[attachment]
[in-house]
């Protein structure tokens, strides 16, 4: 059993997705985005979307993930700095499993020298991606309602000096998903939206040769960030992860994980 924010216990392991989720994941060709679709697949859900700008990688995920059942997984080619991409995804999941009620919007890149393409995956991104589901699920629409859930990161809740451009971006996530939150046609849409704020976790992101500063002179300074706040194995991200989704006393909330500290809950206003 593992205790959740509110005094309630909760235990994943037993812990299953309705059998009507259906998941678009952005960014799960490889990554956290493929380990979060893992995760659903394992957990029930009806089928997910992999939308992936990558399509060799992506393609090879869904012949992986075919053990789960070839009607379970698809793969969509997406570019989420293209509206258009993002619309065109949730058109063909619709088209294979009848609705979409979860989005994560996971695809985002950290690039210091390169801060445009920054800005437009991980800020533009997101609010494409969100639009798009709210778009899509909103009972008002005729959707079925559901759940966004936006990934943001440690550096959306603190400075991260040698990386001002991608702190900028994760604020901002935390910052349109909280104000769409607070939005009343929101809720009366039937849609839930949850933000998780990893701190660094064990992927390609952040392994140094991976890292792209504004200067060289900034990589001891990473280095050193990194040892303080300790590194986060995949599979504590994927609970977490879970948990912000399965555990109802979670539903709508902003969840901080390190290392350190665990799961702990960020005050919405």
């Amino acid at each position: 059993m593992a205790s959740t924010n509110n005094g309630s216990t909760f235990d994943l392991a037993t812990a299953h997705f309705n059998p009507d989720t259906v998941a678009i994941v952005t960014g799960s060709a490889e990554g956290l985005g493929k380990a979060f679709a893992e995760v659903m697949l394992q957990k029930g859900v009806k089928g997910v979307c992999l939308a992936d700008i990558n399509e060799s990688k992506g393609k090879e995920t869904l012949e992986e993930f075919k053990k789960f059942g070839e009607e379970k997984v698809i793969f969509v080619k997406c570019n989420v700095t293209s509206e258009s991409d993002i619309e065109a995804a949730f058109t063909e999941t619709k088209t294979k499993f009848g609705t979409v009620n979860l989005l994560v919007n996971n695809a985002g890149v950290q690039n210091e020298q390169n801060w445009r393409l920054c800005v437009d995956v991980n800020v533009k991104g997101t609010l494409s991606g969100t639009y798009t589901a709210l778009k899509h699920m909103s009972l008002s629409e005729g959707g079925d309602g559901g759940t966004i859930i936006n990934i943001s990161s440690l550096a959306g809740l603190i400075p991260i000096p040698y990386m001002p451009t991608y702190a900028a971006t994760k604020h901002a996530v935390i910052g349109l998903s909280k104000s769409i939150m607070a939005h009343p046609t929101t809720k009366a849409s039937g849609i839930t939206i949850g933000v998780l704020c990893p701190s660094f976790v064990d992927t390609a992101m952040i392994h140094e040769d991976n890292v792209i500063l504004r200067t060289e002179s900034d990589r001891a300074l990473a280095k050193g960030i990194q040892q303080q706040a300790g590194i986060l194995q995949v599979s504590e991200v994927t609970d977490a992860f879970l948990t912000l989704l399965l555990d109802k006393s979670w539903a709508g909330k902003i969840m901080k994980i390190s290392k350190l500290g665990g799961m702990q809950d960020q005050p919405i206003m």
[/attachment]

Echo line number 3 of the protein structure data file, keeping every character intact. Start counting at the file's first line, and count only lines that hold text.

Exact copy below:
């Amino acid at each position: 059993m593992a205790s959740t924010n509110n005094g309630s216990t909760f235990d994943l392991a037993t812990a299953h997705f309705n059998p009507d989720t259906v998941a678009i994941v952005t960014g799960s060709a490889e990554g956290l985005g493929k380990a979060f679709a893992e995760v659903m697949l394992q957990k029930g859900v009806k089928g997910v979307c992999l939308a992936d700008i990558n399509e060799s990688k992506g393609k090879e995920t869904l012949e992986e993930f075919k053990k789960f059942g070839e009607e379970k997984v698809i793969f969509v080619k997406c570019n989420v700095t293209s509206e258009s991409d993002i619309e065109a995804a949730f058109t063909e999941t619709k088209t294979k499993f009848g609705t979409v009620n979860l989005l994560v919007n996971n695809a985002g890149v950290q690039n210091e020298q390169n801060w445009r393409l920054c800005v437009d995956v991980n800020v533009k991104g997101t609010l494409s991606g969100t639009y798009t589901a709210l778009k899509h699920m909103s009972l008002s629409e005729g959707g079925d309602g559901g759940t966004i859930i936006n990934i943001s990161s440690l550096a959306g809740l603190i400075p991260i000096p040698y990386m001002p451009t991608y702190a900028a971006t994760k604020h901002a996530v935390i910052g349109l998903s909280k104000s769409i939150m607070a939005h009343p046609t929101t809720k009366a849409s039937g849609i839930t939206i949850g933000v998780l704020c990893p701190s660094f976790v064990d992927t390609a992101m952040i392994h140094e040769d991976n890292v792209i500063l504004r200067t060289e002179s900034d990589r001891a300074l990473a280095k050193g960030i990194q040892q303080q706040a300790g590194i986060l194995q995949v599979s504590e991200v994927t609970d977490a992860f879970l948990t912000l989704l399965l555990d109802k006393s979670w539903a709508g909330k902003i969840m901080k994980i390190s290392k350190l500290g665990g799961m702990q809950d960020q005050p919405i206003m």